July 26, 1995: 1 inch hail was observed in Ottawa County

August 1, 1995: This is one of my first chases using my first camera, a 110mm film camera. I did take a pic of a rain shaft. 1-inch hail was observed.

Unknown, 1995: I guess this can be called a "workchase" since, well I was at work. After the storm passed, I took a pic of a rainbow. Yea really exciting.

Aug 8 to Aug 22, 1995: An unusually long period of hot weather with afternoon temperatures generally in the 90s and relatively high humidity caused injuries and fatalities. Older utility systems suffered a high incidence of breakdown due to prolonged high demand and some roads buckled in the heat. Nights remained unusually warm and in a number of cases temperatures stayed in the 80s all night in the city that likely contributed to the heat related problems. Injuries were generally from heat stress/stroke. Of the injuries, two happen in Lucas. Figures for the fatalities are from the county coroners. The number of injuries is uncertain due to lack of reporting and the actual number treated for heat stress/stroke is likely higher. There was very little crop damage, and what little may have occurred did not occur until the later days of the heat wave when a lack of rainfall began to have an impact.

August 12,1995: This is one of my now famous "homechase", in which the storm came to me. After the storm had passed, I was able to take a picture of a wall cloud. Large limbs were downed. In Oregon, Lightning struck the road in a camping area and a woman entering a nearby camper was electrocuted as she touched the aluminum door. Her friend, trying to assist her, was also shocked when she touched her. Both women, in the late 20s, were hospitalized.

August 13, 1995: A utility pole and transformer were downed.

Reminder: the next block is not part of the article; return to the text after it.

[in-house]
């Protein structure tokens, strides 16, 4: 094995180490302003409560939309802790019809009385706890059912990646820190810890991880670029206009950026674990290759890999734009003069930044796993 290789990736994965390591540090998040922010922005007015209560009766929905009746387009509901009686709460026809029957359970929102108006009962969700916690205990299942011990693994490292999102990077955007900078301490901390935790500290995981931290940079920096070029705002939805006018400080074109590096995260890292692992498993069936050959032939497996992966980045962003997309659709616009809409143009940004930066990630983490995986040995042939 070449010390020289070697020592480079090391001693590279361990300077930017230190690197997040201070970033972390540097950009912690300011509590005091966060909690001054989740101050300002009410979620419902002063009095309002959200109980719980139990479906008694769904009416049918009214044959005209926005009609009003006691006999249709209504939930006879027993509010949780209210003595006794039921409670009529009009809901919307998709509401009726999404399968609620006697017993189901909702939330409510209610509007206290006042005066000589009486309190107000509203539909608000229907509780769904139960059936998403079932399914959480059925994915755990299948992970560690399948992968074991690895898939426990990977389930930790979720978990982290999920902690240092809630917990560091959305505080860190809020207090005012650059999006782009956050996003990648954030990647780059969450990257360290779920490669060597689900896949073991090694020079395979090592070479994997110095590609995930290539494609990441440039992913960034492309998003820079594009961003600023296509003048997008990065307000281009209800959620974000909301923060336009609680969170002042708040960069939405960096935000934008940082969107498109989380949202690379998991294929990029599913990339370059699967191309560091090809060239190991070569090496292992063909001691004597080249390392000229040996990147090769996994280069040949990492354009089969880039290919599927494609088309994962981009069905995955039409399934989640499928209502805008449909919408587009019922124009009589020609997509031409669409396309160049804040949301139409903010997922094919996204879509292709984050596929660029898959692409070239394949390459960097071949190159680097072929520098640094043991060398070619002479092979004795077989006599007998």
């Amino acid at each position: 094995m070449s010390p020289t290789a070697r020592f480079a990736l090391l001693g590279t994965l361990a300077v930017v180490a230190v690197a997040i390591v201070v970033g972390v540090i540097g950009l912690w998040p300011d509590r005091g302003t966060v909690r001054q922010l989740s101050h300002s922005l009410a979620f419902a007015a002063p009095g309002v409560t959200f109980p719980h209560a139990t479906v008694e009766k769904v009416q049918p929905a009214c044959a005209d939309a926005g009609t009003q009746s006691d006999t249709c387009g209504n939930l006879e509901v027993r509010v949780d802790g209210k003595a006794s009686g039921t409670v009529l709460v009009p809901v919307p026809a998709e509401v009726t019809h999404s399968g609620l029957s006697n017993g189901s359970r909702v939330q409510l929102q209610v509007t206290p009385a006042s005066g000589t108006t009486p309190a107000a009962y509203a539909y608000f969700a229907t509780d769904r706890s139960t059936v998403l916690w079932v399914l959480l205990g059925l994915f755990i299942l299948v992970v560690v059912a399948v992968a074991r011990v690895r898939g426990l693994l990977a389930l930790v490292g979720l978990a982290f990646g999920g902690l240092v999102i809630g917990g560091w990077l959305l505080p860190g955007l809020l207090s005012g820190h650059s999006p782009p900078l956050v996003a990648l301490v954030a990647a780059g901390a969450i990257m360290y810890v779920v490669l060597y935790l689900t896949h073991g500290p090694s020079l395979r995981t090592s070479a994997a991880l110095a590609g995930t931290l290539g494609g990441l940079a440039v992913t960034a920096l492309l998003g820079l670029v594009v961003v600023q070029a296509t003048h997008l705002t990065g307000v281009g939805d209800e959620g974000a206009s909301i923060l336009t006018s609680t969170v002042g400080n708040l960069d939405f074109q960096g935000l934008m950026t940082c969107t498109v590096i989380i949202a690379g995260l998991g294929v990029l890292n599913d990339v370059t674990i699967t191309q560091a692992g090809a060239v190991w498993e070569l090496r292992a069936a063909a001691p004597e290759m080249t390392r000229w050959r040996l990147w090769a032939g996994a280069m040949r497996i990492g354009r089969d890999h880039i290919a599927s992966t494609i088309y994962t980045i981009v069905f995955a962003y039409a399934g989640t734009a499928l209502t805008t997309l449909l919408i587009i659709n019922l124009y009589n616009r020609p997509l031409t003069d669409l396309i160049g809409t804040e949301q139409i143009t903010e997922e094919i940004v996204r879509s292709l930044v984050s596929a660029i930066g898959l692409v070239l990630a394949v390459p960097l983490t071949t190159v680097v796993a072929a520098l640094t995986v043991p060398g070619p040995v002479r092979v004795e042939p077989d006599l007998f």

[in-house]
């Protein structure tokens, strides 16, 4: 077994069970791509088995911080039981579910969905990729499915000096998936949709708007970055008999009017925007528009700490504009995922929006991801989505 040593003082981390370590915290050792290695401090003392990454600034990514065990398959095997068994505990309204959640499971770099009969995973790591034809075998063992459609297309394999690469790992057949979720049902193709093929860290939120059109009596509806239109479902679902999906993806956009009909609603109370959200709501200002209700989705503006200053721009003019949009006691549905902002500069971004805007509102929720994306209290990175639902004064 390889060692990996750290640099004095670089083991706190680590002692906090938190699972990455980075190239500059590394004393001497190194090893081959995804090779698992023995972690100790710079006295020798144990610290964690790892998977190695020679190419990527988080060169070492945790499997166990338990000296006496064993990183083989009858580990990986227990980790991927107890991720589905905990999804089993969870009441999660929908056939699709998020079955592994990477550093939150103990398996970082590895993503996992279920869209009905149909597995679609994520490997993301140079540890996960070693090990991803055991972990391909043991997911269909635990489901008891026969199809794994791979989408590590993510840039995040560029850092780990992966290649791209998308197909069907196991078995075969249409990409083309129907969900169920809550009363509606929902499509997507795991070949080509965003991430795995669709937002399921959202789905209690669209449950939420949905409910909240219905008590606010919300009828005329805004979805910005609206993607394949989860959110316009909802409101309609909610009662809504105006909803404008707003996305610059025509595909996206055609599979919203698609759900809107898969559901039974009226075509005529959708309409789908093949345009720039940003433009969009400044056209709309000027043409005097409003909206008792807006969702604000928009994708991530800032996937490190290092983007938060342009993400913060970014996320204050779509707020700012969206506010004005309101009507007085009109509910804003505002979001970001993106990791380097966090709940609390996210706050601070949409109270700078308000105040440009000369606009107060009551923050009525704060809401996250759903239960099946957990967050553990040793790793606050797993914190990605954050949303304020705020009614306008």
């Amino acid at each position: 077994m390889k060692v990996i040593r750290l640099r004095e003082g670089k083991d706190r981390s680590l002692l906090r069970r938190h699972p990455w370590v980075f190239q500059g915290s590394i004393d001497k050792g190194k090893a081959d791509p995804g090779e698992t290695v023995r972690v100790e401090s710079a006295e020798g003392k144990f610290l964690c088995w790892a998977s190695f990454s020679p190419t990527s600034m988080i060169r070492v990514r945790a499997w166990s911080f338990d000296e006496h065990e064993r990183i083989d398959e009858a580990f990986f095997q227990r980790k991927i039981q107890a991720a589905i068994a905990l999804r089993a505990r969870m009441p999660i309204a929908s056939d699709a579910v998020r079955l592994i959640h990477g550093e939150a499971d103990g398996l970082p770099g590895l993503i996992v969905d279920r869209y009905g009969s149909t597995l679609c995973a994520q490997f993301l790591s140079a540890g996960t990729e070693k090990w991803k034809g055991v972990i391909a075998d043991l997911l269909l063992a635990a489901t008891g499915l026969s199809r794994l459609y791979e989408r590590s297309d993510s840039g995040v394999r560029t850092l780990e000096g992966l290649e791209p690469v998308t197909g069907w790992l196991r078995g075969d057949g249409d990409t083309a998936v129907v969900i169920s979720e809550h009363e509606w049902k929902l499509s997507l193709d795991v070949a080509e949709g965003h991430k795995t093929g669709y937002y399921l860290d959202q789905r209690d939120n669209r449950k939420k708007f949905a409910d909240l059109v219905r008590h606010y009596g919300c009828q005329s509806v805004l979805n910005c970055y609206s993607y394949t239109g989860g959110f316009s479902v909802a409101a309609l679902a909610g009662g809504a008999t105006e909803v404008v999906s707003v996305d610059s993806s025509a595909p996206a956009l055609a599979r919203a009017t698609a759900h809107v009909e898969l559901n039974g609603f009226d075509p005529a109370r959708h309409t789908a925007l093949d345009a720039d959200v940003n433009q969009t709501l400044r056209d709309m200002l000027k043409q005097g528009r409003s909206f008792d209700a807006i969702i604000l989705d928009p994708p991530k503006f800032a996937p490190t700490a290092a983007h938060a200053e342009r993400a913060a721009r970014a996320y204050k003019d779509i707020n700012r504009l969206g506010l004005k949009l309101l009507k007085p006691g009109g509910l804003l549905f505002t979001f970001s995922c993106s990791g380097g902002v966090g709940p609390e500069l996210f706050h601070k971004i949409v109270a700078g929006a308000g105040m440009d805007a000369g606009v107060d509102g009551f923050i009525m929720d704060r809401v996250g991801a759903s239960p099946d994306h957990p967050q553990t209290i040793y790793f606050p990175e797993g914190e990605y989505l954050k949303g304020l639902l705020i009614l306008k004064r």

August 15, 1995: A barn was blown over and three campers blown over. Trees were downed. In Lake Township, Trees and limbs were downed, some on power lines. Significant damage occurred at Maumee Bay State Park where a camper was flipped over and awnings were blown from several other campers. Falling trees damaged several buildings and falling trees also damaged a boardwalk recreational path. This was reported over the Skywarn radio.

August 17, 1995: Very heavy thunderstorm rains measured two inches in about a half an hour and 3.5 inches in about an hour. Flooding occurred on small streams, streets and poor drainage areas.


(2 Chases)

Feb 2 to Feb 5, 1996: Bitter cold arctic air was over the area with overnight low temperatures averaging between zero and 10 below and daytime high temperatures in the single digits. Wind gusts of 25 mph on the 2nd dropped wind chills as low as 40 below zero and the wind picked back up on the 5th again bringing similarly low wind chills. Record lows were set at most stations across northern Ohio for the 3rd and 4th. A number of pipes and water mains froze and/or broke.

April 12, 1996: Severe storms broke out in the area. This is where I first photograph hail during my chases. It was only pea size hail, but it was hail. The weather service reported a tornado about an hour north of my area.

June 4, 1996: A F0 tornado touched down near Custar and remained on the ground for a short time. This was reported over the Skywarn radio. I tried to make it there but could not make it in time. Tree limbs and power lines were downed near State Routes 281 and 235. Three quarter inch hail fell and tree branches were downed. Power lines were downed at Route 199 south of Route 6.

Winter 1996: The storms of the 96 season were few and far between because going to college and working full time, so I chased snowstorms this year. I did take a few photos of the snow that year.